(MCT) — CHICAGO — Twenty-four hours after he fired Lovie Smith, Phil Emery made it meticulously clear the decision wasn’t reached simply after the Bears were eliminated from the playoff race Sunday night.
The general manager, whom President Ted Phillips required to work with Smith for at least one year when he was hired 11 months ago, outlined Tuesday what will be a thorough and wide search for the 13th head coach in franchise history. Four candidates have been identified — offensive coordinators Mike McCoy (Broncos) and Mike Sullivan (Buccaneers) and special teams coaches Keith Armstrong (Falcons) and Joe DeCamillis (Cowboys) — and interviews are scheduled through next week.
Ultimately, Emery said the decision to fire Smith, who had an 81-63 regular-season record in nine seasons, rested on his inability to reach the postseason. Emery presented his intention to the McCaskey family and they instructed him the decision was his. The Bears have made the playoffs just once in the last six years despite a stingy defense, done in by extended offensive ineptitude.
“We haven’t had the balance,” Emery said. “We have not had consistency on the offensive side of the ball. We have gone through a number of coordinators. We have searched for answers.”
So, that means if Emery does not hire a replacement with an offensive background, the coach will have to do a tremendous selling job when it comes to his offensive plan and potential staff to implement it. Smith never got that part right as he plowed through four coordinators.
The search will include coaches from all backgrounds, including those at the college level. Emery will conduct all initial interviews before two or three finalists meet with upper management at Halas Hall. There is no timetable for completion of the process that could have taken place last year if Phillips had cleaned house then.
“Absolutely not,” Emery said when asked if the move, likely complicated by financial circumstances, set him back. “I’ve learned a lot from him.”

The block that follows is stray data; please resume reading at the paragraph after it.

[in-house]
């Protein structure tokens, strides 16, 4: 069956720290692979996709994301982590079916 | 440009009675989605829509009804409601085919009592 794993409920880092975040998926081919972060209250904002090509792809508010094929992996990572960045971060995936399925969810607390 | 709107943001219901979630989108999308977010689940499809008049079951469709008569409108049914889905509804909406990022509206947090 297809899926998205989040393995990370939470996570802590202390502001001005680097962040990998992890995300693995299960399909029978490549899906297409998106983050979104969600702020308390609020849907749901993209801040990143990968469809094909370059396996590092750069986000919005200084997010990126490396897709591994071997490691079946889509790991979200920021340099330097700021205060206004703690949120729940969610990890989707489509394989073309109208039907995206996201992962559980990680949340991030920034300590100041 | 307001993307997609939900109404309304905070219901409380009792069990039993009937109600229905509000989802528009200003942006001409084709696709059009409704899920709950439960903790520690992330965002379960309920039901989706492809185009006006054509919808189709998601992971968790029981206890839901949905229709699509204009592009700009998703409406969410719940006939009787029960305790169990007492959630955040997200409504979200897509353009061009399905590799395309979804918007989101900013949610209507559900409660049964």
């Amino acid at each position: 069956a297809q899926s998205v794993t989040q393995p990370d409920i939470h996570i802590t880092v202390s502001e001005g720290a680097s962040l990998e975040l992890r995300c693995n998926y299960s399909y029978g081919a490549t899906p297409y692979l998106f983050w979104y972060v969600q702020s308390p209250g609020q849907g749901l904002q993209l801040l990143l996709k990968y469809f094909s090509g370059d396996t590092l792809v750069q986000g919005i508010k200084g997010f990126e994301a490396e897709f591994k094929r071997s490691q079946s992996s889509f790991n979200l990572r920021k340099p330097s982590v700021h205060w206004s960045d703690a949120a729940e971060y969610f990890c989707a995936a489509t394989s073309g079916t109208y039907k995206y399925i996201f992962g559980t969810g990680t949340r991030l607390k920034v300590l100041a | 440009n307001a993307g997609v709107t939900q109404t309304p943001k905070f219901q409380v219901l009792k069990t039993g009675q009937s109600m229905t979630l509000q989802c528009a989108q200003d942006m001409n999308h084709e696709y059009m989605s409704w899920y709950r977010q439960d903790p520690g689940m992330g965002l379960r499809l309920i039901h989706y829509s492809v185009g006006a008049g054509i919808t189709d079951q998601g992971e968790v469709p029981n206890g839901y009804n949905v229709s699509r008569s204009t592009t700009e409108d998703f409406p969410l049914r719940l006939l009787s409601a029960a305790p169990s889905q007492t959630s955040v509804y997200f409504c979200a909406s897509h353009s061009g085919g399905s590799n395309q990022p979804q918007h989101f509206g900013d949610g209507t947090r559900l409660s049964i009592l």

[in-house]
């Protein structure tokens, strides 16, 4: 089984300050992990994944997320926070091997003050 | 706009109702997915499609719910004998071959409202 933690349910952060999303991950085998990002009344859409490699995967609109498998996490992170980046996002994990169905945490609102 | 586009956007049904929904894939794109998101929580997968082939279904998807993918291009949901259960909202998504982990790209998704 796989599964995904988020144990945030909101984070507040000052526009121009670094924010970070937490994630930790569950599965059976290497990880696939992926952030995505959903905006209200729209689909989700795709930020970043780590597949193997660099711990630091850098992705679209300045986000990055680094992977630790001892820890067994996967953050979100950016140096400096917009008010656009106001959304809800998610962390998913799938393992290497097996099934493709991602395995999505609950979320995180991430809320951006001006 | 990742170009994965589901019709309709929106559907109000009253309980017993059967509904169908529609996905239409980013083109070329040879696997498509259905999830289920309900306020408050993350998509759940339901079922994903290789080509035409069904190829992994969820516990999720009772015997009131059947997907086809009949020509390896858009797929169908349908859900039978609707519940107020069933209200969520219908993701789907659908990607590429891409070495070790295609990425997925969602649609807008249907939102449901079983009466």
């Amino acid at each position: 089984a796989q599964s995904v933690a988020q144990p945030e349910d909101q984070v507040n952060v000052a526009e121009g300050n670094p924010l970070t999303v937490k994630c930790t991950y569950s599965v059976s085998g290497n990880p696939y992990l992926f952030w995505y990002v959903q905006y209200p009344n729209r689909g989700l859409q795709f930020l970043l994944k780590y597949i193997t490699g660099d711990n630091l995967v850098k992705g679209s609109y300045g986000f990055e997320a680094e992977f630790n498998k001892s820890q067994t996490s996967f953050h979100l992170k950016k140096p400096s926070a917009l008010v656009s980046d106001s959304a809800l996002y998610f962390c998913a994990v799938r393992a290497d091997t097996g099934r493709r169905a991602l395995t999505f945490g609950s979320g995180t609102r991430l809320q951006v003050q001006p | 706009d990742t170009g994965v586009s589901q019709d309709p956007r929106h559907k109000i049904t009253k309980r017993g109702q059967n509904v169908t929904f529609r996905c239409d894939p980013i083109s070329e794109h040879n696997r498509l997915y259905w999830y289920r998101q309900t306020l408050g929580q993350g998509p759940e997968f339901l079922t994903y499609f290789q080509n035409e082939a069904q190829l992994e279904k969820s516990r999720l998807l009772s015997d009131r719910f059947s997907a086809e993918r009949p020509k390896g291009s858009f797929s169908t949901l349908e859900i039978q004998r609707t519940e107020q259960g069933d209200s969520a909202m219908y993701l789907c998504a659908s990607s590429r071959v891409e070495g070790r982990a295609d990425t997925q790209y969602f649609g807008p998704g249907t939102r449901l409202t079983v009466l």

Smith’s assistants remain under contract to the Bears and Emery suggested some could wind up returning. There is going to be a league-wide game of musical chairs with six other clubs looking to hire head coaches.
“It’s very important that that person either himself or staff wise has the right person to help Jay (Cutler) develop, but it’s also very important that they help everyone develop,” Emery said. “It’s really important to find the person who has the knowledge and feel to make things fit with the talent they have.
“That’s the mark of excellence I’m looking for. Somebody who has adapted to the role or has the flexibility and skill set to make the players we have fit toward making a run for the championship.”
Emery said he has not been given a budget to use for the coaching search, a process that also involves the Bears paying any coaches who depart. That figure alone could exceed $10 million, including the remaining year on Smith’s deal.
Emery made it clear he will retain the full control he was given when he was hired of the 53-man roster, calling it a necessary part of “checks and balances.” He is seeking someone with a positive personality who will inspire those around him.
“I want somebody to have some warmth that pulls everybody together ... to work toward our common goal,” Emery said. “Upbeat and positive. Everybody has a different personality. Everybody represents themselves in a different way, but those qualities are paramount. We all want to work together in a position environment toward winning championships.
“I want somebody who’s good on his feet. Working with the media, not only in Chicago but in a national sense is very important. I want this person to stand up and represent us well. It’s a very tough job. It’s very demanding. Wins and losses weigh heavily week to week.
“There needs to be a level of consistency in this individual in how he presents himself, not only when we’re up but when we’re down and how we’re going to rebound from being down.
“It’s an open process. I want to talk to these individuals, listen to them, listen to their thoughts about how they can lead the Chicago Bears toward excellence.”